A tale from my childhood to get my mind working and remove the dust from my keyboard.
|Leon and Mark
I come from a large family with its roots deep in the Arkansas hills. Half of my father’s family moved to New Mexico in the early fifties and the other half remained in Arkansas. My father was serving in the Air force in Korea when his father moved his sawmill and the younger half of the family to New Mexico, so when he finished his tour of duty he joined his father to help out with the sawmill.
Since I was lucky enough to be growing up with my grandparents in the New Mexico contingent of the family and since my family, as Arkansas hillbillies are generally inclined, remained very connected with each other, a couple of times each year, we would host family reunions when the rest of the family would make the trek to New Mexico. Having a dozen aunts and uncles and more than thirty cousins concentrated into our family compound for a few days was always a rich and amazing experience for me. I was always torn between running rampant with the part of the mob that was nearest my own age and adding to my collection of scars and mending bones or sitting quietly and enjoying one of the great talents of the Arkansans - storytelling. Those people, men and women alike, could sure spin a tale. I am sure this is where I acquired my own lifelong love of a good story.
Out of that large clan, two of the greatest characters were my Uncle Leon and his son Mark, who was a year younger than me. Uncle Leon always had some great tales to tell while sitting on the porch and whittling amazing works of art from scraps of wood and Mark always gave him plenty of fuel for his stories. Mark was a serious boy, suffering terribly from a bad case of asthma which was always very bad when they first arrived, but almost disappeared after a few days of breathing the dry New Mexico air. Mark was also the most accident-prone person I have ever known. Never mind that a large percentage of his accidents were caused by his close proximity to me.
Being avid fishermen and having a big lake nearby, some of the family could be counted on to take out our small boat and bring back a big harvest of fish with which to feed the family during those reunions. One day, my father took Mark and Leon out fishing. Since my family fished for the meat as much as for the sport of it, we used whatever kind of tackle was most likely to produce a good catch, sometimes being live bait and sometimes being various types of lures. Fish are funny and wily beasts in that their tastes seem to change from one year to the next. One year, they would only bite on live minnows. The next year, their tastes would have evolved such that they preferred little lead-headed jigs with a single hook hidden beneath their white tail feathers. The year of Mark’s and Leon’s great fishing fiasco, the fish were preferring a lure that looked like a small fish with a two treble hooks - one dangling from the middle of its belly and another trailing from its tail. In case you are not familiar with fishing terms, I should explain that a treble hook is made up of three hooks, all joined together at the shaft with the barbed pointed ends all turned out in different directions, the better to snag some part of the fish’s mouth and even better at becoming entangled with other lures of the same type while jostling around in the tackle box.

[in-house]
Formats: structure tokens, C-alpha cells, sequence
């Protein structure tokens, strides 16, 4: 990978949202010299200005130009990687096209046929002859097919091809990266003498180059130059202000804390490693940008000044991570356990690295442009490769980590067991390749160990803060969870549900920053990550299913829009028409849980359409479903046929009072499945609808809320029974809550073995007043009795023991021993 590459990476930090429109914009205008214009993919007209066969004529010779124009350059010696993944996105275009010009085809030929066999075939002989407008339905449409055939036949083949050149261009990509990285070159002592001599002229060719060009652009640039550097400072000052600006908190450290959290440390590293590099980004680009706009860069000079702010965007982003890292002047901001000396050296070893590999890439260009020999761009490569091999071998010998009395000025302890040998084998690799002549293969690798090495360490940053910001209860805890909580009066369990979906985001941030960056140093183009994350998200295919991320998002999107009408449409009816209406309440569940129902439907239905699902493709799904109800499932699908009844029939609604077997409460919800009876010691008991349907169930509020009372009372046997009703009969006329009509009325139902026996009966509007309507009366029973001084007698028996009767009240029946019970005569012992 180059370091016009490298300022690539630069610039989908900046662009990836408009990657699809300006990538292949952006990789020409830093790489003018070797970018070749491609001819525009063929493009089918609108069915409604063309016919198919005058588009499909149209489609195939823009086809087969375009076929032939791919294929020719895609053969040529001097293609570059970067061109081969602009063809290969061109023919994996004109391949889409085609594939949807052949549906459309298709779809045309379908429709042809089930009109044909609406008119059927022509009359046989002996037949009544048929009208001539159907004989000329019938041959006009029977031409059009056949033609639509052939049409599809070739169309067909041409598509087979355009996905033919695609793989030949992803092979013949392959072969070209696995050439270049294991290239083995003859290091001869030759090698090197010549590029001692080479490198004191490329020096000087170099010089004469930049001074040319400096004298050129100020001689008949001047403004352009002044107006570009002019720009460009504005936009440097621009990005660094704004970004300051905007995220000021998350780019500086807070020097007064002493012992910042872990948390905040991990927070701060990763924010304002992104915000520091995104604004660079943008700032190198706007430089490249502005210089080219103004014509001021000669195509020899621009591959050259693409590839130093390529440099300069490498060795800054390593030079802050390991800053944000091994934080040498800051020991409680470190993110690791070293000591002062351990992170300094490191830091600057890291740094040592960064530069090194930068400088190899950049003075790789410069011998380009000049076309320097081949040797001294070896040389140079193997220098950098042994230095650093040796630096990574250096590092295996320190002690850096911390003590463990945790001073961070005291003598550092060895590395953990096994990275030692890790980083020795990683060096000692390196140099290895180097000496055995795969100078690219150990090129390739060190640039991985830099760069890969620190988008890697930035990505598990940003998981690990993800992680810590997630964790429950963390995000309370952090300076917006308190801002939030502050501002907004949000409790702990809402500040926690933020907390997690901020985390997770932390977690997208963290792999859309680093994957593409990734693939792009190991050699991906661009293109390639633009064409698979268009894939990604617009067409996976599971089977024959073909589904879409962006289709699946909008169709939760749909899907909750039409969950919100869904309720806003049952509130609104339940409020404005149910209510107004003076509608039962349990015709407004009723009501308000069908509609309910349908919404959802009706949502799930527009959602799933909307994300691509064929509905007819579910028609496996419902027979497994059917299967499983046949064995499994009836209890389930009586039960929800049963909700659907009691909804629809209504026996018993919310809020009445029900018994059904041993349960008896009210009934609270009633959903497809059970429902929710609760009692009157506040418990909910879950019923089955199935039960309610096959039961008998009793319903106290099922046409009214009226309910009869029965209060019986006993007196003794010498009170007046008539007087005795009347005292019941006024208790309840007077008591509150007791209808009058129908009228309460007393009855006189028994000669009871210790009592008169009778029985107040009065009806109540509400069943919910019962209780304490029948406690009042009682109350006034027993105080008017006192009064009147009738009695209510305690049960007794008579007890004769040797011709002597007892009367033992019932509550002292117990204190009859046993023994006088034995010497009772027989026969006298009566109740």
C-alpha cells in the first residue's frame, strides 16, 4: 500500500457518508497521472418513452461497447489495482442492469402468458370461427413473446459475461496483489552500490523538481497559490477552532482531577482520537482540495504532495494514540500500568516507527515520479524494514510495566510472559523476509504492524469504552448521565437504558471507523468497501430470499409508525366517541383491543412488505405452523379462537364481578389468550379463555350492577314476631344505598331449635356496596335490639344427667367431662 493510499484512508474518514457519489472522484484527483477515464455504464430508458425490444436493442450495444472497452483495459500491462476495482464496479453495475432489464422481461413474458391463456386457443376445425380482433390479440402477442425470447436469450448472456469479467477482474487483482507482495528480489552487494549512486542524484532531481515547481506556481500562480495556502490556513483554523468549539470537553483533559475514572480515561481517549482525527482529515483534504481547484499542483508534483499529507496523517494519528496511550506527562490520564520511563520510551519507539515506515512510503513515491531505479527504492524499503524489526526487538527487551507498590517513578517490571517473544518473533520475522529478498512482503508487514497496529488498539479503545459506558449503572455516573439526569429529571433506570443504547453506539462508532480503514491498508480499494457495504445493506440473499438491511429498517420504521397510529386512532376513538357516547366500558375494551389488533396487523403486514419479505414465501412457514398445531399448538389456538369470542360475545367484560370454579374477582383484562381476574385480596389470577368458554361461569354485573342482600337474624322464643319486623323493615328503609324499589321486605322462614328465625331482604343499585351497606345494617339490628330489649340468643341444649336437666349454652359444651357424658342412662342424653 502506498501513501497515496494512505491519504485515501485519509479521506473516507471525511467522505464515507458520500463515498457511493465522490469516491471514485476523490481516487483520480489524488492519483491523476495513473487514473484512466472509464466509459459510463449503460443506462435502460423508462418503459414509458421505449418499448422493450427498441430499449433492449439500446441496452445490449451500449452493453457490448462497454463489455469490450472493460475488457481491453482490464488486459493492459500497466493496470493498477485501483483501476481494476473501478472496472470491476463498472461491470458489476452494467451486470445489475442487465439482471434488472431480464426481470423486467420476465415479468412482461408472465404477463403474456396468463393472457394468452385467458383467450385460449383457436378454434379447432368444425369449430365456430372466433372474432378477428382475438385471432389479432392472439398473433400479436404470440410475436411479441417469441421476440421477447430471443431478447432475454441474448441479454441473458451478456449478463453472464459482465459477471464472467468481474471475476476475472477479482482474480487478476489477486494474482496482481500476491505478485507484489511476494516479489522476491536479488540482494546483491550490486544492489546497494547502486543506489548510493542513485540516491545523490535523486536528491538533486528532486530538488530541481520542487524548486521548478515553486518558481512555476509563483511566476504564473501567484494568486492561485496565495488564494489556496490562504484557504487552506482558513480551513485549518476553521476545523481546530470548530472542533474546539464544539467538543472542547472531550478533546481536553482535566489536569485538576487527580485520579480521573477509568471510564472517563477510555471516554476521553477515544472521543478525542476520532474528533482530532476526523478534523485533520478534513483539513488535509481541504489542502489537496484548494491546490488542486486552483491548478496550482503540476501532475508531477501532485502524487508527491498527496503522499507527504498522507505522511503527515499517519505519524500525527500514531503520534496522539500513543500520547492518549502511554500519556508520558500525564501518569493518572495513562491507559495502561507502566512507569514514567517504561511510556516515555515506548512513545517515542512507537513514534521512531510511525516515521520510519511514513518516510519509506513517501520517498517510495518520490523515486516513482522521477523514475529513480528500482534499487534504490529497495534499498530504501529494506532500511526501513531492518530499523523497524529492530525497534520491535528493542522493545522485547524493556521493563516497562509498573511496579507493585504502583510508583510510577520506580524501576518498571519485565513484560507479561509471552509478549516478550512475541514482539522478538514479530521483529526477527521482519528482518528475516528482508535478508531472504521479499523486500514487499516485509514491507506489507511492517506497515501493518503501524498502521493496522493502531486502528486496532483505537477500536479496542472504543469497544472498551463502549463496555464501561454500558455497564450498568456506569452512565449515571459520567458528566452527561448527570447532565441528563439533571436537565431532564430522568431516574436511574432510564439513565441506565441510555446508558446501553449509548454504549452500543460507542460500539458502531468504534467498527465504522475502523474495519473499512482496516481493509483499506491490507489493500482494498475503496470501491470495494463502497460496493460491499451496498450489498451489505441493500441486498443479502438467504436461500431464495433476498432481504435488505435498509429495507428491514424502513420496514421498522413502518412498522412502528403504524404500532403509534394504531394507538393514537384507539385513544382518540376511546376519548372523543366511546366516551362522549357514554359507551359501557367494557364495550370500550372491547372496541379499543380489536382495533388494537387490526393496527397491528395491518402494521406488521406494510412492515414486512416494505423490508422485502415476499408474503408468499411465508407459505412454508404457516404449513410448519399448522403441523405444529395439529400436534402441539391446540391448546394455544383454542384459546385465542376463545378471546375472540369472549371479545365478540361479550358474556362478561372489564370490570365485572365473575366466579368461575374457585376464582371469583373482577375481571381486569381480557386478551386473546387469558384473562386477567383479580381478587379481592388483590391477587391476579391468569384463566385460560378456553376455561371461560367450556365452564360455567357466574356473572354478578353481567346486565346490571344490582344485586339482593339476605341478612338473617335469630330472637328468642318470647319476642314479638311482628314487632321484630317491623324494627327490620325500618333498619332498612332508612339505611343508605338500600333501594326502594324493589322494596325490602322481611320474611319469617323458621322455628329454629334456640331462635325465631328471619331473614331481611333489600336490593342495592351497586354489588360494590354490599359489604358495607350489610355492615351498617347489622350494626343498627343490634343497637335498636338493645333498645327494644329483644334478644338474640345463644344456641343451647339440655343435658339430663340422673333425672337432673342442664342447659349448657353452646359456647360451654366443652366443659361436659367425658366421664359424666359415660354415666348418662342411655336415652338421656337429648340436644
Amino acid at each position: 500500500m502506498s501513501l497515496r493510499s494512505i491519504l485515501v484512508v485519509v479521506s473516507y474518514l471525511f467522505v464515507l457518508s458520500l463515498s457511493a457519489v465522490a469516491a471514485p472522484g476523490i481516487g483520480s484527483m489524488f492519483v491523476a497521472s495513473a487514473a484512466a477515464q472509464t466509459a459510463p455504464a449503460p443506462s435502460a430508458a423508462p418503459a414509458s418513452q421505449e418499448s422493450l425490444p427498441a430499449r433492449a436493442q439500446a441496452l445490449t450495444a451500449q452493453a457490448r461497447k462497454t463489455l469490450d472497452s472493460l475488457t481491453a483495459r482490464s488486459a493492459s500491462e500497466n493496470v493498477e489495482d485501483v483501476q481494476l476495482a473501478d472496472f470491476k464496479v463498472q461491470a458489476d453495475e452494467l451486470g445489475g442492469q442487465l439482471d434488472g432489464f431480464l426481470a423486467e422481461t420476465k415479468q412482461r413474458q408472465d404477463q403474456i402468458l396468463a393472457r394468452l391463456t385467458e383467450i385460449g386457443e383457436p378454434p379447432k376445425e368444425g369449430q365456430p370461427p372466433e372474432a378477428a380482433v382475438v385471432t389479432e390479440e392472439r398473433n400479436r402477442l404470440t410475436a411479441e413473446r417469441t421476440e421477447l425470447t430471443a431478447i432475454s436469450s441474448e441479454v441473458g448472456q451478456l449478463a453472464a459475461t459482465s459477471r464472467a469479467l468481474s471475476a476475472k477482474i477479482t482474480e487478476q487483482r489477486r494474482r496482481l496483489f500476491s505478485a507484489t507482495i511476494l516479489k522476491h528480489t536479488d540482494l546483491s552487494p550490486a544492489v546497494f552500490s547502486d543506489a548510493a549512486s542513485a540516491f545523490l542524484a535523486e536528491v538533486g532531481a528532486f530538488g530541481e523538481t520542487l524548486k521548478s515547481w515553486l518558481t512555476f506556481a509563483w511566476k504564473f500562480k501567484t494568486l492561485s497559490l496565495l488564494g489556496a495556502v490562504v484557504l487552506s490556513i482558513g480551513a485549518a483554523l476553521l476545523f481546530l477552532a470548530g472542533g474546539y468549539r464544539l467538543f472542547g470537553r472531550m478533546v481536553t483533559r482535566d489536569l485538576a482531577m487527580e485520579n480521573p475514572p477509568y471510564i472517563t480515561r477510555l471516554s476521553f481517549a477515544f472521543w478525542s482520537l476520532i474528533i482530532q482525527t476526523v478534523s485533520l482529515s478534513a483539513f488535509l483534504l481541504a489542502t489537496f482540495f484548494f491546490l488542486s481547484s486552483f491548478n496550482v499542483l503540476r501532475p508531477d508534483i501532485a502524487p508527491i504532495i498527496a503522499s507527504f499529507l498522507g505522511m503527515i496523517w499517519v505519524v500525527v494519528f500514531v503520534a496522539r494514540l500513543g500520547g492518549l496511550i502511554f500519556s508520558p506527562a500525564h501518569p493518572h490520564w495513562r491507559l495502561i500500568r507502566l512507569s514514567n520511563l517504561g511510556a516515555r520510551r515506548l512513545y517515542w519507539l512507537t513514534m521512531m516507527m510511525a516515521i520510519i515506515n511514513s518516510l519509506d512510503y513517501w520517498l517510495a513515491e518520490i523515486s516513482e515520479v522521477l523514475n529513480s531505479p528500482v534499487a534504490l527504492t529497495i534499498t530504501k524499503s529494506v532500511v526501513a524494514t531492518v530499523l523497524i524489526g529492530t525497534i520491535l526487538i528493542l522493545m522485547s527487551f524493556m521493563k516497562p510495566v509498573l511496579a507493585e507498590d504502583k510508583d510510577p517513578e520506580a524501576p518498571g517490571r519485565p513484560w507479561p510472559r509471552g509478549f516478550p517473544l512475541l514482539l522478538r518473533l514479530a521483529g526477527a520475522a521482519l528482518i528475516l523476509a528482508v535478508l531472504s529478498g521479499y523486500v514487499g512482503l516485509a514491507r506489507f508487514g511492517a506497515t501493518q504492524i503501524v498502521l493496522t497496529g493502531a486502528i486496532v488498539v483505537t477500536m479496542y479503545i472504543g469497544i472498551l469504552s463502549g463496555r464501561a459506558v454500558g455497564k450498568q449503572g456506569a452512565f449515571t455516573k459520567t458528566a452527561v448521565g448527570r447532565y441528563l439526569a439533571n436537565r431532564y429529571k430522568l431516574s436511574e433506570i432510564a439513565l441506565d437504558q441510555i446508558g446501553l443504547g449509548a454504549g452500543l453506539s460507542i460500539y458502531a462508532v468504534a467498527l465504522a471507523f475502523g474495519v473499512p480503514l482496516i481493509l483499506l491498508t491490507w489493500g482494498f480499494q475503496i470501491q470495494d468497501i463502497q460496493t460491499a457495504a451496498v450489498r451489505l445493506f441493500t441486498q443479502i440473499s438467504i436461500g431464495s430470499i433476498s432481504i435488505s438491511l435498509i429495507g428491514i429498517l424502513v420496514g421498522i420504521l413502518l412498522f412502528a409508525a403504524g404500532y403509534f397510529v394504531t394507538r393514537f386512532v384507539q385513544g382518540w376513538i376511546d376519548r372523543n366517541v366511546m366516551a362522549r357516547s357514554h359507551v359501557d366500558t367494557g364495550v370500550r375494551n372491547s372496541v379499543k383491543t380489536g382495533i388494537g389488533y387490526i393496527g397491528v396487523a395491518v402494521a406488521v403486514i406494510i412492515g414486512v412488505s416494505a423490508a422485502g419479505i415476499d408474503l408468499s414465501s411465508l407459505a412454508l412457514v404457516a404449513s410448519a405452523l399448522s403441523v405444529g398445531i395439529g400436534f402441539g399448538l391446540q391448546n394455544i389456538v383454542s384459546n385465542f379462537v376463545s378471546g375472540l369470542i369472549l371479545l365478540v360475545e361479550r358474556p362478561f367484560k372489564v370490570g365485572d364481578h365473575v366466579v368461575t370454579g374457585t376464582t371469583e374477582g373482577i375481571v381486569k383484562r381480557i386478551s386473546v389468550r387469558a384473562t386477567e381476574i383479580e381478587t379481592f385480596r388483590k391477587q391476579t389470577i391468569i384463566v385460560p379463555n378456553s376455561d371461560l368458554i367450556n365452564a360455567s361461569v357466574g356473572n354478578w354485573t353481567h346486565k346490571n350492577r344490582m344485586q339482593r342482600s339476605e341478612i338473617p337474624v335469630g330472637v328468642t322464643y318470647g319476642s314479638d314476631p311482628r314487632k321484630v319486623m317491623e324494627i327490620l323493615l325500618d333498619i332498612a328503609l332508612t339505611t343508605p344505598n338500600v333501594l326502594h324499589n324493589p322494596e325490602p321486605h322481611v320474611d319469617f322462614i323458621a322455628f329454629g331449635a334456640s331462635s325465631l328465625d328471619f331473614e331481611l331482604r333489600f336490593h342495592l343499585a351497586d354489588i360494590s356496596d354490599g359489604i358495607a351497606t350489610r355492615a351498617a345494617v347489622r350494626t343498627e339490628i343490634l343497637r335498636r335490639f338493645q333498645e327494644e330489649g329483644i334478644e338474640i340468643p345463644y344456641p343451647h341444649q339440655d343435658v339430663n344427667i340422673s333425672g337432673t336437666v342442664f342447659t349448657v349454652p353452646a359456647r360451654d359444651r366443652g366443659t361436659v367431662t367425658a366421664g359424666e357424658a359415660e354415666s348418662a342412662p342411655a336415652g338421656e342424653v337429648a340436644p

They were having a good day of fishing and in a short time had enough for a fine fish-fry. Late in the day, well after their catch was sufficient to provide supper for the whole clan and probably even further after their catch had exceeded their legal limits, my father heard a strange noise coming from behind him in the other end of the boat. When he looked around, he saw Leon perched on the seat of the boat like a huge toad, his eyes bulged out and his cheeks puffing out with each “Mmmmph, Mmmmmph” he screamed. You might think a person couldn’t scream with his mouth closed tight, but then you might not have ever seen anyone dealing with the kind of dilemma Leon was dealing with at that moment, for on further inspection of the situation, my father noticed that in the middle of his back-swing to cast his lure, Mark had hooked Leon in the mouth with one of those treble hooks, one of the hooks snagging Leon’s upper lip and the other embedded in his lower lip, making it impossible for him to open his mouth and give any kind of more coherent protest. Mark, unaware of his error, was jerking his pole up and down getting ready to make a great cast. My father dropped his pole, grabbed Mark’s arm, disarmed him from his weapon and quickly helped Leon get the hooks out of his lips. Fortunately, despite Mark's best efforts the hooks hadn't been set as deep as the barbs, so they were easily removed.
After getting the situation under control, my father asked Leon why he was crouched in the seat in such an odd way. Leon replied painfully through swollen, bleeding lips, “I knew that any minute Mark was gonna make his cast and I was getting ready to jump just as far out in the lake as I could.”